Sexual exploitation in Cambodia
Thousands of young girls from the rural areas of Cambodia are being sold into sexual slavery, reports Dr Wendy Freed, after a recent visit to that country.
AN extremely disturbing form of the commercial sex industry is on the rise in Cambodia, where thousands of uneducated young girls in rural areas are being sold into brothels, often because their families are deceived by false promises of job opportunities for their daughters. The girls and young women are virtually enslaved by the brothel owners, confined to tiny rooms, and forced to have sex with many customers to pay off their 'debt' - the cost of their acquisition.
This situation is cause for concern for many reasons, particularly because it involves slavery (the buying and selling of human beings) and because Cambodian sex workers suffer an alarmingly high rate of HIV infection.
In April and July 1996, I travelled to Cambodia as a consultant to Physicians for Human Rights and interviewed a dozen young brothel workers about their plight. While each of the young women with whom I spoke had a different story, their situation collectively reflects the legacy of 25 years of civil war and poverty in Cambodia, in addition to attitudes toward women and girls prevalent in Cambodian society.
The individuals I interviewed entered commercial sex work by one of two avenues: either voluntarily, usually to relieve extreme conditions of poverty in the family, or by deception and coercion. Today, there are an estimated 57,000 commercial sex workers in Cambodia, and the average age of the workers is fast falling below 18.
Among the many girls with whom I spoke was 'K', a 17-year-old whose father had died several years earlier. Her stepmother had remarried and her stepfather drugged her and raped her when she was 16. K's stepmother blamed K for the rape and sold her into a brothel, where she had sex with up to five customers each day. She was rescued four months later. 'N' was 16 years old when a woman promised her a well-paying job but instead brought her to a brothel, where she was beaten into submission and worked for seven months.
'K', 'N', and the other young women I interviewed described symptoms of depression and suffered from guilt and shame, as well as a well-founded fear of contracting the HIV virus. One girl described how she 'goes away in her mind' when having sex with a client and said she feels that her soul has left her body.
Cambodia is party to several international covenants prohibiting the trafficking of persons and the exploitation of women and children. But in Cambodia, an old adage says, 'Men are gold, and women are cloth.' Men are expected to have many sexual partners. Society does not frown upon brothels, and there is an increasing demand for virgins as male sex tourists seek to avoid the risk of HIV infection. Once the girls are 'deflowered', brothels await them.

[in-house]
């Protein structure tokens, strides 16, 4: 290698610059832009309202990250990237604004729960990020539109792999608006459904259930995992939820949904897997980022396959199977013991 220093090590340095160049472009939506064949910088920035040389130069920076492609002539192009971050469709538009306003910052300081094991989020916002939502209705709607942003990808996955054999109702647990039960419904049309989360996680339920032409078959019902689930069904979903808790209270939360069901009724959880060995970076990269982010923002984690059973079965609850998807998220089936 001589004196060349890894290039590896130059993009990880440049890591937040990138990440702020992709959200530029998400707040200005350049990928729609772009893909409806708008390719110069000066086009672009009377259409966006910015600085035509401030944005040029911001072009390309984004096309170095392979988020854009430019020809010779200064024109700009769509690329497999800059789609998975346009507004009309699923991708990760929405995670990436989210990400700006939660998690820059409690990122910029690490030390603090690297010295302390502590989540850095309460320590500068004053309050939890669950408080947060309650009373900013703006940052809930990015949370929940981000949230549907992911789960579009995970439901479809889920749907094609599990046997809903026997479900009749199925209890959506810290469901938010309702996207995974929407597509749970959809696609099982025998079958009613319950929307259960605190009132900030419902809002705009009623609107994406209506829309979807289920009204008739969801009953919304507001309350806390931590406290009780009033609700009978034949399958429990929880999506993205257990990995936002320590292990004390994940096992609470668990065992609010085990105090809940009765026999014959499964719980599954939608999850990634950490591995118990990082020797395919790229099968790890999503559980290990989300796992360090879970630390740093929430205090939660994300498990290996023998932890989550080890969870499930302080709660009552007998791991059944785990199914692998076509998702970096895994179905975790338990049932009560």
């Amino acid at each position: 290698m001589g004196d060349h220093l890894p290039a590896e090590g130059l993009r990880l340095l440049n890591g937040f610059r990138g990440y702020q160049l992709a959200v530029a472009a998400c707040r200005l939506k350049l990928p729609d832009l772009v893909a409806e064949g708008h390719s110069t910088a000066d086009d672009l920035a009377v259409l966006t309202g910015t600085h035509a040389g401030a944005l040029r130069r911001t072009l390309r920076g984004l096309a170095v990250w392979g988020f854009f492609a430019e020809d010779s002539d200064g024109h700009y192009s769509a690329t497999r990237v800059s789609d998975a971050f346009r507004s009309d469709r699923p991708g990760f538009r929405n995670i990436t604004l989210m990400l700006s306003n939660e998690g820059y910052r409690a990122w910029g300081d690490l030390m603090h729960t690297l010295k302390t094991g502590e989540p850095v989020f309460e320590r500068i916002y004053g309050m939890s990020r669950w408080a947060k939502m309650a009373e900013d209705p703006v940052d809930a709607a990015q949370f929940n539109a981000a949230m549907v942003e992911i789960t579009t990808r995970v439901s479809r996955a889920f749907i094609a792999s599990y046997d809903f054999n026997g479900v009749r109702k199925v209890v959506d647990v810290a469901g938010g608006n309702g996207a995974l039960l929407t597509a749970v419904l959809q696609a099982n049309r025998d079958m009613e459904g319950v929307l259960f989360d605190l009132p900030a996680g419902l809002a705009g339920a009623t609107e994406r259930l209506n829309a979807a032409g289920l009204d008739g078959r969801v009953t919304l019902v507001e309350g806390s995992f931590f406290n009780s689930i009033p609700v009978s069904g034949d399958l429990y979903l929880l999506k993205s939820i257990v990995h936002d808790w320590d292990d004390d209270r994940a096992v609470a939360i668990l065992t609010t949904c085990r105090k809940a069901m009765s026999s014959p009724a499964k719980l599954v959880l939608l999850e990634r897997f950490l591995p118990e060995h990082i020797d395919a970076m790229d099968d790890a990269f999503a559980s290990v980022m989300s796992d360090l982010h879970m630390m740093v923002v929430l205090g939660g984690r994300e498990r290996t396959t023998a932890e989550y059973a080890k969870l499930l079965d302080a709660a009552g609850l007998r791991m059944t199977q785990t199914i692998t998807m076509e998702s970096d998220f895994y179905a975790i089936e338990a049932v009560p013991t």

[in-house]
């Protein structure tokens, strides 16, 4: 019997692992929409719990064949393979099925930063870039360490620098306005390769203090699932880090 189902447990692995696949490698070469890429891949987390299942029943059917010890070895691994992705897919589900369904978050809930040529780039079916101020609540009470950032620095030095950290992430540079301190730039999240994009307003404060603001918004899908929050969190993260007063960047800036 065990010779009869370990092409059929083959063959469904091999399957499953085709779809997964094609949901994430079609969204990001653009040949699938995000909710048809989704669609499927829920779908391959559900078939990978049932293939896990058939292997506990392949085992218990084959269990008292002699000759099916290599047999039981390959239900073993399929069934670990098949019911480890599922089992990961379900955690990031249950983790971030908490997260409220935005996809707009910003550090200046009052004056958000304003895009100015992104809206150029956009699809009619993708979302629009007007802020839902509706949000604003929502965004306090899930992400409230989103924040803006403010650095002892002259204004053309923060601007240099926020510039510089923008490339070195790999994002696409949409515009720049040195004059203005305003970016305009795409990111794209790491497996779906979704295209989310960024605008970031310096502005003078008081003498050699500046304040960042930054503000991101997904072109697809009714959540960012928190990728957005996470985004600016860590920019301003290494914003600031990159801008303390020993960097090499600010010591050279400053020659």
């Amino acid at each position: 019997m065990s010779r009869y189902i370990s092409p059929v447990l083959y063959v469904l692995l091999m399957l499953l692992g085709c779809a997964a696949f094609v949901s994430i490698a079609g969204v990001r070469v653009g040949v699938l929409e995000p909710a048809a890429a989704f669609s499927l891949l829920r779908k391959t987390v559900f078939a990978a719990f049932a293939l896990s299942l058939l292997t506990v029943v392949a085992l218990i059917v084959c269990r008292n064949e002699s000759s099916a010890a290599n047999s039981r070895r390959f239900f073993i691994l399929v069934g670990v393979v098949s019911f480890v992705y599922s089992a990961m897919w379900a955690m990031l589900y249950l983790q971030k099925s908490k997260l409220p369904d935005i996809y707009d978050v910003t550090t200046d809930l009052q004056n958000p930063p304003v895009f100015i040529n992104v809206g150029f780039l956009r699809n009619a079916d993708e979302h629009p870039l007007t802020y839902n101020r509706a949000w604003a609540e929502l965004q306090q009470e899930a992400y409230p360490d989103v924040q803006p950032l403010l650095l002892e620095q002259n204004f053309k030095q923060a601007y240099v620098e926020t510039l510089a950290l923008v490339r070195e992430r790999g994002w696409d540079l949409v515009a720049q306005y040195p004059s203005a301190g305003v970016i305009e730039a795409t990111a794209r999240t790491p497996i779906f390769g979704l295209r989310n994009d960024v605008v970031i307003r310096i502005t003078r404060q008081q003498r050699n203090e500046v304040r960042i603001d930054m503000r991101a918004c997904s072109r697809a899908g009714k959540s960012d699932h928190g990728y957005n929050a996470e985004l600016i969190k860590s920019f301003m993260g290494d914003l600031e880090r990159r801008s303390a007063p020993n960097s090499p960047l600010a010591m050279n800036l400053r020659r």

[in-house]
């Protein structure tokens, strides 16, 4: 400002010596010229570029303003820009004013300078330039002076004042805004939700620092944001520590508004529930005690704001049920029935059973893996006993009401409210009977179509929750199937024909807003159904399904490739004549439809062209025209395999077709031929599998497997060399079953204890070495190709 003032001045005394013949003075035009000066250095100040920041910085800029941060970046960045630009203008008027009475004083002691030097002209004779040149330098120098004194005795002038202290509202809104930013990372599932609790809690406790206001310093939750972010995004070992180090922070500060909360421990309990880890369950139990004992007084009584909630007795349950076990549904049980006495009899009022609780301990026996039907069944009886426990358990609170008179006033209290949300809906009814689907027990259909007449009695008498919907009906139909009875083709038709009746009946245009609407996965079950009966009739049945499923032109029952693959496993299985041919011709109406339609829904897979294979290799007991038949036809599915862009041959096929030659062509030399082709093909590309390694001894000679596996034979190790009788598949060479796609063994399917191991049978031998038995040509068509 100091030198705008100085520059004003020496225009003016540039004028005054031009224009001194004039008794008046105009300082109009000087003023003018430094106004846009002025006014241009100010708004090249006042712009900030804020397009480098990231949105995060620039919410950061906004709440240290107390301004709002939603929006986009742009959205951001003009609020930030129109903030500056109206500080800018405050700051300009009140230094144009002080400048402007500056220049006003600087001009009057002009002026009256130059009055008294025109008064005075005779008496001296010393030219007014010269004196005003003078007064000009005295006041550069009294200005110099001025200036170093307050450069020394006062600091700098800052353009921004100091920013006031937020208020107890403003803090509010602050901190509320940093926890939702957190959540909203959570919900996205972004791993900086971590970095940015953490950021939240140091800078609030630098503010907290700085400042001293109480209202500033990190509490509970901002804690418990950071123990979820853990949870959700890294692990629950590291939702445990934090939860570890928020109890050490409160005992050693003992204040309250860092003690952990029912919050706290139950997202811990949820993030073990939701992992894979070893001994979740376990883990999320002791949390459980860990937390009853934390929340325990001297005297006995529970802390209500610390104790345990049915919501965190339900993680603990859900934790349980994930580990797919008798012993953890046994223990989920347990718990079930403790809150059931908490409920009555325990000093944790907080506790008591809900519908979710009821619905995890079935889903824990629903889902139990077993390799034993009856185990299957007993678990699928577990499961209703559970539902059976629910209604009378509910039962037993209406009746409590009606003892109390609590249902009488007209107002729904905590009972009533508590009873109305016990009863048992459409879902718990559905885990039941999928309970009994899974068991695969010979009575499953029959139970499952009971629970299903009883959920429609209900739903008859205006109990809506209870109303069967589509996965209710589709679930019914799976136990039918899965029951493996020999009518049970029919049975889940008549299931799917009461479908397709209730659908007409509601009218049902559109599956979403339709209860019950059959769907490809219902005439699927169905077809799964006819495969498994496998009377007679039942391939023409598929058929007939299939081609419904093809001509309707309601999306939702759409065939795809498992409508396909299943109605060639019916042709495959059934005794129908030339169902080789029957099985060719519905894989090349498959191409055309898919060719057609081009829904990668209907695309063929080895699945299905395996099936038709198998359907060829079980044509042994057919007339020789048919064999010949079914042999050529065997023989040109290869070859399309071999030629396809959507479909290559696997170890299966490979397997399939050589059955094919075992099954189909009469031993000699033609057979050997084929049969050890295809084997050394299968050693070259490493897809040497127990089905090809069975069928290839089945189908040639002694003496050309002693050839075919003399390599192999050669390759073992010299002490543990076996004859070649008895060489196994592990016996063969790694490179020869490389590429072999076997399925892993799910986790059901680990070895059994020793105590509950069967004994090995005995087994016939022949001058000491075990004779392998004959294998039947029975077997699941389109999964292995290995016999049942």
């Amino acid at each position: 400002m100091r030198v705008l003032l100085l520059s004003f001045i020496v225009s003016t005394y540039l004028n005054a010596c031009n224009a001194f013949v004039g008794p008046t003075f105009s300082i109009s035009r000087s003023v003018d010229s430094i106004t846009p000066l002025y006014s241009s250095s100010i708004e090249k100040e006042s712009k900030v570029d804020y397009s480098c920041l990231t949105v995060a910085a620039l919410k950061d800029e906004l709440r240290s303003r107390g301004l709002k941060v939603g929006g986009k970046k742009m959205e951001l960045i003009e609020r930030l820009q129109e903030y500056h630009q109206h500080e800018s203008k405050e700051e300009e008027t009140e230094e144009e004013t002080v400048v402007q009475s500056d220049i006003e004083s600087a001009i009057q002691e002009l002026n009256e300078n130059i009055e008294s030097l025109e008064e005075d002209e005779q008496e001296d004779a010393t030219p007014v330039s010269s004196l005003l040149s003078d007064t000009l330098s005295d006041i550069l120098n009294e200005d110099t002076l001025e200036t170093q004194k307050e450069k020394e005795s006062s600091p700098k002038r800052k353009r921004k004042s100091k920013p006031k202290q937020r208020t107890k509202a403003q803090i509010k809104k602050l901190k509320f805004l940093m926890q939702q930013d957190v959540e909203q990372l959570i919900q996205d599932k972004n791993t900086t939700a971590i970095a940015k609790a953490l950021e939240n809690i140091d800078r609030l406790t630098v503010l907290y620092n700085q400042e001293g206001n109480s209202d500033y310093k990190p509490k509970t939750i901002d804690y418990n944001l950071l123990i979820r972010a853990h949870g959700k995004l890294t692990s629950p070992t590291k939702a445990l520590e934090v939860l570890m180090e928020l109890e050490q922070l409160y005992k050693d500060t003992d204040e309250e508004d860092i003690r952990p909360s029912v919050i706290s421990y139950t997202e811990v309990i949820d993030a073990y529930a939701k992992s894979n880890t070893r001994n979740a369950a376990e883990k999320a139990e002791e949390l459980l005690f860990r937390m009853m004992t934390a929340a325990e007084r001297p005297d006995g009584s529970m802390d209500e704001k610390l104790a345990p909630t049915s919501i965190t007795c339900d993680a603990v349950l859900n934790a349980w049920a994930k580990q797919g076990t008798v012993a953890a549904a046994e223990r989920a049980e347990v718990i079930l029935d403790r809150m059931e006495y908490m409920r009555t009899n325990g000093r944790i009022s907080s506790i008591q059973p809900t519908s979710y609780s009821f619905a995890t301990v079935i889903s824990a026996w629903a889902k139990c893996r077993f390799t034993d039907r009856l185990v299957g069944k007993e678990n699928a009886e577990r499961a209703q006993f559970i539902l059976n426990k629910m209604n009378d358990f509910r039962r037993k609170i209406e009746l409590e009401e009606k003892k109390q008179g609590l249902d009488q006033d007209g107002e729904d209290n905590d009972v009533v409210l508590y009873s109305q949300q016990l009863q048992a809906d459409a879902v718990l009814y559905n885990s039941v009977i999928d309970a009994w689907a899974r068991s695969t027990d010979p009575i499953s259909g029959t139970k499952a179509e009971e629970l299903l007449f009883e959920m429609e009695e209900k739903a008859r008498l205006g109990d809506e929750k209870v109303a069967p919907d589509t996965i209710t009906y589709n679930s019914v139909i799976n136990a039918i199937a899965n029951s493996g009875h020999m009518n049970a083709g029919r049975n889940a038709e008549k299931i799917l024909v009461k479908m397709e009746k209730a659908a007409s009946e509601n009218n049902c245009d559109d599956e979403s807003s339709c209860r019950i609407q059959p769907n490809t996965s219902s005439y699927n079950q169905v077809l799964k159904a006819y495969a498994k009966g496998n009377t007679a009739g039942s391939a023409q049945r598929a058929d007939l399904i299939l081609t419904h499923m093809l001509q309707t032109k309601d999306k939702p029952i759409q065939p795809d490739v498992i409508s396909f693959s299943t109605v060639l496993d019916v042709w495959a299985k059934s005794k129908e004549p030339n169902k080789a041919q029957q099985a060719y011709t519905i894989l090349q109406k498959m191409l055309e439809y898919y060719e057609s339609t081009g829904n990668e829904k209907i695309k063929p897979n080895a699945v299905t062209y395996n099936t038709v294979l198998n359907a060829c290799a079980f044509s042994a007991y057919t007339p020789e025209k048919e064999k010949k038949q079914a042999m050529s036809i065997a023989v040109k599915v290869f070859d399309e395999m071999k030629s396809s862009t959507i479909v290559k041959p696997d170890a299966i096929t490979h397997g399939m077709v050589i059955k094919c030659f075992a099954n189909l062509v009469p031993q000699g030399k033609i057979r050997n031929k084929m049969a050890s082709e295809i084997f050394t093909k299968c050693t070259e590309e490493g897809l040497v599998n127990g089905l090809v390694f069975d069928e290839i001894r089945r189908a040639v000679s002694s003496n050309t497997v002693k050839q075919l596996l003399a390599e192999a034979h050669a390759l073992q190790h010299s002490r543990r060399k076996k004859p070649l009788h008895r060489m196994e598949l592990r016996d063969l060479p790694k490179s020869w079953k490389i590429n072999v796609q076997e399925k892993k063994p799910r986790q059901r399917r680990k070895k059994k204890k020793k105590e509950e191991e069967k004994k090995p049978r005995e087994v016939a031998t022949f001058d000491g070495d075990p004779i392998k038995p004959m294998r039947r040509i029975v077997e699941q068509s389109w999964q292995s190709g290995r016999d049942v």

The HIV/AIDS pandemic in Cambodia takes on a frightening dimension when one considers statistics from a recent US Agency for International Development study. Researchers found that as many as 50% of commercial sex workers in Cambodia are HIV-positive. Worse still, the brothel worker cannot insist that her customers wear condoms. Several of the young women I interviewed indicated an understanding of the risk of acquiring HIV, but all lacked the power to assert protection.
In this climate of fear, anxiety, and depression, it is clear that for the girls who have managed o escape the brothels, psychosocial interventions can make a difference. The goals of any intervention should be to restore a sense of cohesive identity, to help the young women re-establish trust, to provide skills training and family reintegration, and ultimately to change the societal attitudes that condone commercial sex work.
There is hope.
In July 1996, I visited the International Catholic Migration Commission (ICMC) Young Women's Project in Battambang, a project that provides residential rehabilitation and skills training for about 40 young women rescued from a brothel during a police raid in August 1995. There, the young women have produced a one-hour play called 'My Life' about their experiences in the brothels. Their ability to perform in the play is a positive indicator of their recovery process.
The ICMC project should serve as a model for helping exploited women and children. Physician for Human Rights (PHR) supports the efforts of those working in Cambodia to stop the trafficking and commercial sexual exploitation of women and children and hopes the international medical and human rights community will mobilise to take action. Sex trafficking in women and children must cease, and those who have been forced into commercial sex work must be given the chance to live decent lives. (Third World Resurgence No. 81/82, May/June 1997)
Wendy Freed, MD, a member of Physicians for Human Rights (PHR), is Assistant Clinical Professor of Psychiatry at the University of Washington in Seattle and a consultant to the Harborview Sexual Assault Center.
[c] The above article appeared in PHR/Record (January 1997).
Copies of the report 'Commercial Sexual Exploitation of Women and Children in Cambodia: Personal Narratives/A Psychological Perspective' are available from PHR at 100, Boylston Street, Suite 702, Boston, MA 02116, USA.